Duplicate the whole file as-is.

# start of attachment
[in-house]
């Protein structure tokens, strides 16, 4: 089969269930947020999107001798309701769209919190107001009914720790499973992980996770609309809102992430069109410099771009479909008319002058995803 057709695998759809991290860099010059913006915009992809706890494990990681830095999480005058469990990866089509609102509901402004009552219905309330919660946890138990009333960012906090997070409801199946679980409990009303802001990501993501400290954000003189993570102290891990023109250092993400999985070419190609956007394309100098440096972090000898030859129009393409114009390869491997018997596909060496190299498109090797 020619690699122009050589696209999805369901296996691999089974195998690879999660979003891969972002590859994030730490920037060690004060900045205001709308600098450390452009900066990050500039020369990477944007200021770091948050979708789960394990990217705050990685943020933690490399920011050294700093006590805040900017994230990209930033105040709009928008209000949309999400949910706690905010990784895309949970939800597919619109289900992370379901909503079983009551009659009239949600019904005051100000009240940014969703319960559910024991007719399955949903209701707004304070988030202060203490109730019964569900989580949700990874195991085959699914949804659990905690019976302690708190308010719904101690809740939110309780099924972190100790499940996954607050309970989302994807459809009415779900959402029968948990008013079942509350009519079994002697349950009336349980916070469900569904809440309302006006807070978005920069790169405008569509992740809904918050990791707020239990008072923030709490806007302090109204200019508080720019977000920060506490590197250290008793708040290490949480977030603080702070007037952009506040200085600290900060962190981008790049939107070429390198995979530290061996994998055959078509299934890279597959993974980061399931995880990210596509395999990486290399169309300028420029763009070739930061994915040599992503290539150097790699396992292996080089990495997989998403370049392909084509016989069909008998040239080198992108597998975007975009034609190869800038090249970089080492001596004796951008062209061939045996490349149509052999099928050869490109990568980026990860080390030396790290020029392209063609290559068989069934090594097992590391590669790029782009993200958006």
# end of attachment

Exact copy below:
[in-house]
């Protein structure tokens, strides 16, 4: 089969269930947020999107001798309701769209919190107001009914720790499973992980996770609309809102992430069109410099771009479909008319002058995803 057709695998759809991290860099010059913006915009992809706890494990990681830095999480005058469990990866089509609102509901402004009552219905309330919660946890138990009333960012906090997070409801199946679980409990009303802001990501993501400290954000003189993570102290891990023109250092993400999985070419190609956007394309100098440096972090000898030859129009393409114009390869491997018997596909060496190299498109090797 020619690699122009050589696209999805369901296996691999089974195998690879999660979003891969972002590859994030730490920037060690004060900045205001709308600098450390452009900066990050500039020369990477944007200021770091948050979708789960394990990217705050990685943020933690490399920011050294700093006590805040900017994230990209930033105040709009928008209000949309999400949910706690905010990784895309949970939800597919619109289900992370379901909503079983009551009659009239949600019904005051100000009240940014969703319960559910024991007719399955949903209701707004304070988030202060203490109730019964569900989580949700990874195991085959699914949804659990905690019976302690708190308010719904101690809740939110309780099924972190100790499940996954607050309970989302994807459809009415779900959402029968948990008013079942509350009519079994002697349950009336349980916070469900569904809440309302006006807070978005920069790169405008569509992740809904918050990791707020239990008072923030709490806007302090109204200019508080720019977000920060506490590197250290008793708040290490949480977030603080702070007037952009506040200085600290900060962190981008790049939107070429390198995979530290061996994998055959078509299934890279597959993974980061399931995880990210596509395999990486290399169309300028420029763009070739930061994915040599992503290539150097790699396992292996080089990495997989998403370049392909084509016989069909008998040239080198992108597998975007975009034609190869800038090249970089080492001596004796951008062209061939045996490349149509052999099928050869490109990568980026990860080390030396790290020029392209063609290559068989069934090594097992590391590669790029782009993200958006």